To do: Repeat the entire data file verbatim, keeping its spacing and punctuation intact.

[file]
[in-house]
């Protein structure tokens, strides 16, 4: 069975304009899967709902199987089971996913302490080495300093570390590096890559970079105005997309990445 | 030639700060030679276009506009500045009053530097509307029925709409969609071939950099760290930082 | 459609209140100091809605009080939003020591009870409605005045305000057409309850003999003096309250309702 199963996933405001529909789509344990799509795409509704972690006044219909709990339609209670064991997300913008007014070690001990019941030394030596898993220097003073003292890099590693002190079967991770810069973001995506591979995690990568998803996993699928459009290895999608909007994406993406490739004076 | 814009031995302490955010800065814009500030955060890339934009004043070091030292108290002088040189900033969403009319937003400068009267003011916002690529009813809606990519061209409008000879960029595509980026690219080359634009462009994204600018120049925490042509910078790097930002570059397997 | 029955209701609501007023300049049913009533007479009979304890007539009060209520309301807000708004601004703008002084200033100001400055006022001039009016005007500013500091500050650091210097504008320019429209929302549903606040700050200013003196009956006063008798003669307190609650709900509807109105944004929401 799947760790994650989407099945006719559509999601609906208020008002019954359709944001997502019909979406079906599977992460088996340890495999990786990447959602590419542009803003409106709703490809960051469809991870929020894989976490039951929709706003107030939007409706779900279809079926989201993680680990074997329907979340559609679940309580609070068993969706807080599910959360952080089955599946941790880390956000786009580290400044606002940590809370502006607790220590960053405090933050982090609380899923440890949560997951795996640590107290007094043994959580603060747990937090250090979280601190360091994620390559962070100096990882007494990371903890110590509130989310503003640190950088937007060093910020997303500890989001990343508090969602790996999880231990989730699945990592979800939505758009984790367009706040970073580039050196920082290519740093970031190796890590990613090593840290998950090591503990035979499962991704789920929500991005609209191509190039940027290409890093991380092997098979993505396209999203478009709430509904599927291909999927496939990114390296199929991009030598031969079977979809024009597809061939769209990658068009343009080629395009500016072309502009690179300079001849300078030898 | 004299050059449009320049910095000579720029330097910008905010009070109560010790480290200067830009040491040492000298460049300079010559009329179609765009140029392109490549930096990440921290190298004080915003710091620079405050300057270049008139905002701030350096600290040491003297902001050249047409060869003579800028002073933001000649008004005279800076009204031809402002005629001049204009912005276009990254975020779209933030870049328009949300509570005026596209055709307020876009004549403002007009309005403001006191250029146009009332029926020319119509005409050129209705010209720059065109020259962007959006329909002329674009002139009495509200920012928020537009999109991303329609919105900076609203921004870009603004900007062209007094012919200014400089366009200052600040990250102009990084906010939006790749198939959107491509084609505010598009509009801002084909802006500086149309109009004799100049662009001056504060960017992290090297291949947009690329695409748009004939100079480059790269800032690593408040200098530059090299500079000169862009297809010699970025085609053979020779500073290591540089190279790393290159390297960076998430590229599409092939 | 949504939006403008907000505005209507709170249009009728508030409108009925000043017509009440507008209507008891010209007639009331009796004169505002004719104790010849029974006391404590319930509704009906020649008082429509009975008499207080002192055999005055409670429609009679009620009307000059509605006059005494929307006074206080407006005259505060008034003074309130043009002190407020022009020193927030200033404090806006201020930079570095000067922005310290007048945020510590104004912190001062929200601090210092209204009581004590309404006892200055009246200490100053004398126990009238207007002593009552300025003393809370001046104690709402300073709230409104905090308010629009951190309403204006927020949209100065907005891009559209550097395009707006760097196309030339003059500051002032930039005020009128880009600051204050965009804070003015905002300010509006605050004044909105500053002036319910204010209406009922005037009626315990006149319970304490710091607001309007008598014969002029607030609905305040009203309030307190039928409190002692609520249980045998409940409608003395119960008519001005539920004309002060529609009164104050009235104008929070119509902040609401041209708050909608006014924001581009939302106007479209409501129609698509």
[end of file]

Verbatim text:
[in-house]
């Protein structure tokens, strides 16, 4: 069975304009899967709902199987089971996913302490080495300093570390590096890559970079105005997309990445 | 030639700060030679276009506009500045009053530097509307029925709409969609071939950099760290930082 | 459609209140100091809605009080939003020591009870409605005045305000057409309850003999003096309250309702 199963996933405001529909789509344990799509795409509704972690006044219909709990339609209670064991997300913008007014070690001990019941030394030596898993220097003073003292890099590693002190079967991770810069973001995506591979995690990568998803996993699928459009290895999608909007994406993406490739004076 | 814009031995302490955010800065814009500030955060890339934009004043070091030292108290002088040189900033969403009319937003400068009267003011916002690529009813809606990519061209409008000879960029595509980026690219080359634009462009994204600018120049925490042509910078790097930002570059397997 | 029955209701609501007023300049049913009533007479009979304890007539009060209520309301807000708004601004703008002084200033100001400055006022001039009016005007500013500091500050650091210097504008320019429209929302549903606040700050200013003196009956006063008798003669307190609650709900509807109105944004929401 799947760790994650989407099945006719559509999601609906208020008002019954359709944001997502019909979406079906599977992460088996340890495999990786990447959602590419542009803003409106709703490809960051469809991870929020894989976490039951929709706003107030939007409706779900279809079926989201993680680990074997329907979340559609679940309580609070068993969706807080599910959360952080089955599946941790880390956000786009580290400044606002940590809370502006607790220590960053405090933050982090609380899923440890949560997951795996640590107290007094043994959580603060747990937090250090979280601190360091994620390559962070100096990882007494990371903890110590509130989310503003640190950088937007060093910020997303500890989001990343508090969602790996999880231990989730699945990592979800939505758009984790367009706040970073580039050196920082290519740093970031190796890590990613090593840290998950090591503990035979499962991704789920929500991005609209191509190039940027290409890093991380092997098979993505396209999203478009709430509904599927291909999927496939990114390296199929991009030598031969079977979809024009597809061939769209990658068009343009080629395009500016072309502009690179300079001849300078030898 | 004299050059449009320049910095000579720029330097910008905010009070109560010790480290200067830009040491040492000298460049300079010559009329179609765009140029392109490549930096990440921290190298004080915003710091620079405050300057270049008139905002701030350096600290040491003297902001050249047409060869003579800028002073933001000649008004005279800076009204031809402002005629001049204009912005276009990254975020779209933030870049328009949300509570005026596209055709307020876009004549403002007009309005403001006191250029146009009332029926020319119509005409050129209705010209720059065109020259962007959006329909002329674009002139009495509200920012928020537009999109991303329609919105900076609203921004870009603004900007062209007094012919200014400089366009200052600040990250102009990084906010939006790749198939959107491509084609505010598009509009801002084909802006500086149309109009004799100049662009001056504060960017992290090297291949947009690329695409748009004939100079480059790269800032690593408040200098530059090299500079000169862009297809010699970025085609053979020779500073290591540089190279790393290159390297960076998430590229599409092939 | 949504939006403008907000505005209507709170249009009728508030409108009925000043017509009440507008209507008891010209007639009331009796004169505002004719104790010849029974006391404590319930509704009906020649008082429509009975008499207080002192055999005055409670429609009679009620009307000059509605006059005494929307006074206080407006005259505060008034003074309130043009002190407020022009020193927030200033404090806006201020930079570095000067922005310290007048945020510590104004912190001062929200601090210092209204009581004590309404006892200055009246200490100053004398126990009238207007002593009552300025003393809370001046104690709402300073709230409104905090308010629009951190309403204006927020949209100065907005891009559209550097395009707006760097196309030339003059500051002032930039005020009128880009600051204050965009804070003015905002300010509006605050004044909105500053002036319910204010209406009922005037009626315990006149319970304490710091607001309007008598014969002029607030609905305040009203309030307190039928409190002692609520249980045998409940409608003395119960008519001005539920004309002060529609009164104050009235104008929070119509902040609401041209708050909608006014924001581009939302106007479209409501129609698509």